The Bharatiya Janata Party may have emerged as the dark horse in Uttar Pradesh on Tuesday, but the one message that has come out loud and clear from the election results for the legislative assembly is the death of the party's Hindutva politics based ideologically on pitting Hindus against Muslims.
While the party has much to celebrate from the results: it has been able to beat anti-incumbency in Punjab along with its ally the Shiromani Akali Dal, wrest Goa from the clutches of corruption and illegal mining scandals during the just-ended Congress tenure, and is hanging on by a thread in Uttarakhand where it may have saved its government by replacing the corruption-tainted chief minister Ramesh Pokhriyal, it was in Uttar Pradesh where its stakes were the highest, given its 'weight' in terms of parliamentary seats that will matter in the larger electoral battle for power at the Centre due in 2014.
Importantly, it was in Uttar Pradesh where the BJP launched its major ideological Hindutva battle and successfully polarised votes along Hindu-Muslim lines in the 1990 when it would routinely annexe over 50 of the total 80 parliamentary seats in the state.
Through the Ram temple movement it was able to get a government of its own in the early nineties and, yet, after the demolition of the Babri Masjid in 1992, and especially after its most influential backward-caste face, Kalyan Singh, left the party, it has steadily gone down the hill.
The BJP leadership knows too well that if it is to win the 2014 Lok Sabha battle, it has to improve its position in UP. This it has singularly failed to do. While even in this election political pundits have repeatedly talked about the Muslim vote and the race between Mulayam Singh Yadav, Mayawati and the Congress for this block, not many have commented on the failure of BJP's kamandal politics that was unleashed in 1989 through the Ram temple movement. Even in this election senior party leader L.K. Advani promised to build a Ram temple.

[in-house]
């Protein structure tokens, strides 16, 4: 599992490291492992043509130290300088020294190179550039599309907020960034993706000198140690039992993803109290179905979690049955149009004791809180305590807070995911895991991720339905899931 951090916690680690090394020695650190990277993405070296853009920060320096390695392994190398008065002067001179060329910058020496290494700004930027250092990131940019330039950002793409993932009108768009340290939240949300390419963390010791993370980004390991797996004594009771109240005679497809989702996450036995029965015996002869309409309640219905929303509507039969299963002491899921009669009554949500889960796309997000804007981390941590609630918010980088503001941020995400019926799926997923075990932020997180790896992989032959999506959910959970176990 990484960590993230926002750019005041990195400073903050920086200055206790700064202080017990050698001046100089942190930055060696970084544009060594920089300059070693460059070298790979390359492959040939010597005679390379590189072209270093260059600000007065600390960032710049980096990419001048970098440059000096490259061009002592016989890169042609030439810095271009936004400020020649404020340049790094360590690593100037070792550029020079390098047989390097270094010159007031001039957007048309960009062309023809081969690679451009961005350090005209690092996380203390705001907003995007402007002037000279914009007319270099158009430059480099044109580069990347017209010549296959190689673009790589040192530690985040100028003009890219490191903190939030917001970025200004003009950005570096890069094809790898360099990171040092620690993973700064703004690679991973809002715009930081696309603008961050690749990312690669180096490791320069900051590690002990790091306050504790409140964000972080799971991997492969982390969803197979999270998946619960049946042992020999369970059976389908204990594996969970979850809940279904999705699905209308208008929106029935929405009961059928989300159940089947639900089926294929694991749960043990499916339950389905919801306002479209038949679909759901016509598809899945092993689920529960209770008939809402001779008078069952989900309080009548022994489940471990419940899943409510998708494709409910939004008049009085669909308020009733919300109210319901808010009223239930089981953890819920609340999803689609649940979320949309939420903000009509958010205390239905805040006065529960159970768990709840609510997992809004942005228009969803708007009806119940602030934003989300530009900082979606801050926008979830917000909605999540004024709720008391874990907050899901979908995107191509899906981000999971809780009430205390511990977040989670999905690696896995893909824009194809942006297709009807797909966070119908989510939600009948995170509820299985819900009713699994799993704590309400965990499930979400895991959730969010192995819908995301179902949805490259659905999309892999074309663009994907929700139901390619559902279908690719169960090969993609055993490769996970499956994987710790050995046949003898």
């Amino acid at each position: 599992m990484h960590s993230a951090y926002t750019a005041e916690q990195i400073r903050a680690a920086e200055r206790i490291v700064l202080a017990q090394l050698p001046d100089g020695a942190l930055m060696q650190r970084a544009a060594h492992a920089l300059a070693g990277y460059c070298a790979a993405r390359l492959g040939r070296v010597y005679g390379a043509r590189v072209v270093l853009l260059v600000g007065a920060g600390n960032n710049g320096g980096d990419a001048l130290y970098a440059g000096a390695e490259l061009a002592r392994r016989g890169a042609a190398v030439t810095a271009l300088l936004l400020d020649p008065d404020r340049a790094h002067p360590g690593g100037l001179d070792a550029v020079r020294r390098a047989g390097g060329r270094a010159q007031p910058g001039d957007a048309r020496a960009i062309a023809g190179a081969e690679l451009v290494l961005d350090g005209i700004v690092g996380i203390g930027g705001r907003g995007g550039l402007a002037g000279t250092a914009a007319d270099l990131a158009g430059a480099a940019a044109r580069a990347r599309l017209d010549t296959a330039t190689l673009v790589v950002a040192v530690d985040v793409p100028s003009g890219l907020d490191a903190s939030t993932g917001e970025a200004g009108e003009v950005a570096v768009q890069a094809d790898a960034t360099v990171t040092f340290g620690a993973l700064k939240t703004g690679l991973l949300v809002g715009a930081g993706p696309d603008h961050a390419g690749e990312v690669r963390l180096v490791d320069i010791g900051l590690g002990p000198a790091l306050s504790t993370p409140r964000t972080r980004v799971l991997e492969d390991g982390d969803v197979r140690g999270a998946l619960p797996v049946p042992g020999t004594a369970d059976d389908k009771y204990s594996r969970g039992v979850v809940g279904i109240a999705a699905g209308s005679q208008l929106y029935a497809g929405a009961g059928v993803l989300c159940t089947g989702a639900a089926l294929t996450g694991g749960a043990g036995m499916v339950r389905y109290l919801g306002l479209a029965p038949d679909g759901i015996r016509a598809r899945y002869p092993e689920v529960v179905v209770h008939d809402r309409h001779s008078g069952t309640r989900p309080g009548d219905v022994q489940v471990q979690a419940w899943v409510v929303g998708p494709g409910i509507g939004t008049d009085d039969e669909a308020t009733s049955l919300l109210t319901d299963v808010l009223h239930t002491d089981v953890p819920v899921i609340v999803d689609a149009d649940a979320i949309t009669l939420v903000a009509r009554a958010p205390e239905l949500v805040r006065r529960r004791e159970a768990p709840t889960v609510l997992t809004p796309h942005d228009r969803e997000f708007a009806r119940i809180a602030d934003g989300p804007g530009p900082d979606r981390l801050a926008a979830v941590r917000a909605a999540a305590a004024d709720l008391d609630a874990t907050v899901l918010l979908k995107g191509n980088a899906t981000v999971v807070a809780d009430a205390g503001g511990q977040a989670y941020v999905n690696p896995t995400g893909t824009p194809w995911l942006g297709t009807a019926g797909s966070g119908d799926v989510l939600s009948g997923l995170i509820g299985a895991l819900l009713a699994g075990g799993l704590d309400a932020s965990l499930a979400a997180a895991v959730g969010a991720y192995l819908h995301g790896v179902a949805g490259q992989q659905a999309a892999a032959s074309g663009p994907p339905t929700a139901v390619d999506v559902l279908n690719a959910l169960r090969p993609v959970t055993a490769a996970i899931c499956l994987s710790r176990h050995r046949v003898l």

The result: the BJP is struggling to match its 2007 performance when it garnered 17 per cent of the vote and won 51 seats.
The media focus is on the failure of Congress's Rahul Gandhi to change the fortunes of his party in this state, but the fact remains a dozen or more national level leaders of the BJP campaigned extensively in UP and failed to increase the party's vote share. The hard fact is that in UP, the two national parties were not seen as real alternatives as they were not seen as possible ruling parties, fighting as they were only for the third and fourth places.
The anger against Mulayam Singh Yadav's Samajwadi Party turned into a huge advantage for Mayawati's Bahujan Samaj Party in 2007 and the reverse has happened in this election. The SP and the BSP have remained on the ground in the state throughout the last five years, while the Congress and BJP leaders are seen as birds of passage visible only when an election was around the corner.
In Uttarakhand, the BJP's campaign got an additional boost from yoga guru Ramdev who had always been in the party's camp and his anger against the Congress heightened after the humiliation he suffered when he had to run away from the Ramlila maidan a year ago. His foray into politics was a disaster but he was working overtime against the Congress. The BJP was also helped by Team Anna with Chief Minister B C Khanduri -- who has lost the election -- quickly adopting his Jan Lokpal Bill.
The Congress has cut a sorry figure not being able to take advantage of the anti-incumbency factor against the BJP.
Overall, while the results have offered no solace to the Congress -- it has lost a government in Goa and has not been able to annexe Uttarakhand or Punjab from the BJP and its allies -- it cannot draw too much solace. It was banking on doing much better in UP, and that has not happened. While the voting percentages will come in later, the number of seats it is getting is somewhere around 40 from the 22 it won in 2007.
In Punjab too, although the Akali-BJP alliance has got a majority and, the BJP itself has dropped seven seats from 2007 -- down to 12 from its earlier tally of 19 -- and its vote share has lowered.
In fact, it would seem that not only has the Congress cut a sorry figure in this election, the BJP has not done much better -- with the exception of Goa, where individuals change parties and loyalties more often than they change their clothes. And of course, the party was helped by the fact that its chief ministerial probable, Manohar Parrikar, enjoys a clean image.
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